The Negro in Maryland: A Study of the Institution of Slavery

The Negro in Maryland: A Study of the Institution of Slavery

The Negro in Maryland: A Study of the Institution of Slavery

The Negro in Maryland: A Study of the Institution of Slavery

Excerpt

The Colony of Maryland was settled in 1634, under the proprietary government of Lord Baltimore. The royal charter, we may mention as passing, spoke not only of the spread of English territory, but, as charters usually did, of the zeal of the founder for spreading religion among a savage people who knew not God. The right to initiate all laws was soon secured to the Assembly by the Proprietor, and, although legislation remained subject to veto, the authorities in England interfered little in those internal affairs of the Colony which interest us most. Several cases of this interference we shall have to note, later. We begin with the little settlement, of some few hundred persons, about St. Mary's, on a peninsula by the lower Potomac. There met the Governor, the appointee and representative of the Proprietor, the half dozen councilmen, and the freemen or their representatives, in assembly.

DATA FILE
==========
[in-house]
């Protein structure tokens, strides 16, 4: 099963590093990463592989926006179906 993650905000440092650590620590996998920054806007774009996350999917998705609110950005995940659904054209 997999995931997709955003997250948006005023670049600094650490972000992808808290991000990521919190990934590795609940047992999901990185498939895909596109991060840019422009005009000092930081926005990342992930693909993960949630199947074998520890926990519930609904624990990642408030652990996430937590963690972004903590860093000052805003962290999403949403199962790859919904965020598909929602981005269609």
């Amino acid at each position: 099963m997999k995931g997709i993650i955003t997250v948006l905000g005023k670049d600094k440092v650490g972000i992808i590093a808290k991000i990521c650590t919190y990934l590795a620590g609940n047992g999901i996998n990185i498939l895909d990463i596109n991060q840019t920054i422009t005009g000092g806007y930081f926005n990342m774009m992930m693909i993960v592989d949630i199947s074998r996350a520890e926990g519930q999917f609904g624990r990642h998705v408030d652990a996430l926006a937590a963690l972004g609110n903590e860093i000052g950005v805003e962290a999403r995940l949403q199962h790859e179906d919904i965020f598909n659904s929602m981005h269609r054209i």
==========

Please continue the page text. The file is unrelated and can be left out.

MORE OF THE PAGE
The colonists at once, on landing, met with the Indians, a heathen race unknown to them in England. These pagans, as the white men called them, seemed friendly, and intercourse between the races began auspiciously. But the Indian saw with aversion the spread of the settlement, and the whites lost property and finally even a few lives at their hands. In 1639, it was declared a penal offence for anyone, without the consent of the government, to leave the English plantations . . .

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